House Speaker Nancy Pelosi received Holy Communion on Wednesday during a papal Mass in St. Peter’s Basilica and also met with Pope Francis. She has been denied the sacrament in her home city of San Fransisco because of her unrepentant support of unlimited abortion on demand.
Witnesses said Pelosi attended morning Mass for the feasts of St. Peter and St. Paul. She sat in an area designated for VIP diplomats and received Communion along with the other congregants present.
Pelosi has been denied Communion by San Francisco Archbishop Salvatore Cordileone in his archdiocese. He has issued a public statement that Pelosi must repudiate her support for legal abortion or cease describing herself to the world as a faithful Catholic.
Despite the archbishop’s sanction, Pelosi maintains her support for abortion while declaring herself as a “strong Catholic.” She described the ruling issued by the Supreme Court last month striking down Roe v. Wade as “outrageous and heart-wrenching.”
She went on to say the decision was made to comply with Republicans’ “dark and extreme goal of ripping away women’s right to make their own reproductive health decisions.”
Archbishop Cordileone’s decision to bar Pelosi from Communion does not prohibit her from taking it at other parishes. She reportedly routinely receives Communion in Washington, D.C., where the archbishop permits her.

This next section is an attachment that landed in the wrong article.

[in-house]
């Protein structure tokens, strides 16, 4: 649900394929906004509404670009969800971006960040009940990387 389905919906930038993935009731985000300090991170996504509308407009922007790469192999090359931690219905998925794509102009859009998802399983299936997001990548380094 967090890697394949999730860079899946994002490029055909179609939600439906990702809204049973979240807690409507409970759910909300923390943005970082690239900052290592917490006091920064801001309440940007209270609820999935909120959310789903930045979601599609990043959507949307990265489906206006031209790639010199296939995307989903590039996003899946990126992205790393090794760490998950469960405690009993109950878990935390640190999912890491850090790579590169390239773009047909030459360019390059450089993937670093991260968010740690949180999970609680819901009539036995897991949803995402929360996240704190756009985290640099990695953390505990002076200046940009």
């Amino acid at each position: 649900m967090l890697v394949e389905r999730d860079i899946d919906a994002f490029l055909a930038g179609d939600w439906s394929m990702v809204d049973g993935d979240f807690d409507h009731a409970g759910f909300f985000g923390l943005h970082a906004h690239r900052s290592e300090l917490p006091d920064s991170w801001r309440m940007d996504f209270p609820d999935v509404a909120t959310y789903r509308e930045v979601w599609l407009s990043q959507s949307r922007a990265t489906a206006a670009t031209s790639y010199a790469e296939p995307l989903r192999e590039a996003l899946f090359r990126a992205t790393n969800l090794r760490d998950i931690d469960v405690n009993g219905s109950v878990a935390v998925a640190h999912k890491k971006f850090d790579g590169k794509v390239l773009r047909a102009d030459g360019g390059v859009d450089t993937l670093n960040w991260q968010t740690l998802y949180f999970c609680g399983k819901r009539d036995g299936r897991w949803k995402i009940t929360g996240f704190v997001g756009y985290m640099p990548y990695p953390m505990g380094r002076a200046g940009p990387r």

Pope Francis does not control who receives Communion during a papal Mass. It is not clear from reports whether he knew Pelosi was in attendance.
Pelosi touted her faith again Tuesday at a diplomatic reception at the U.S. Embassy to the Holy See. She addressed a gathering of ambassadors and Vatican officials about the important role of Catholic virtues in the embassy’s diplomatic mission. She described her faith as “an important gift” that not everyone has.
Pelosi also reportedly met personally with Pope Francis on Wednesday and received a blessing from him.
Pope Francis has described his belief that the Eucharist is “not a prize for the perfect but a powerful medicine and nourishment for the weak.” He told reporters last September that priests should not be involved in politics. He added they should not “condemn their flock” but should treat the faithful “with tenderness and compassion.”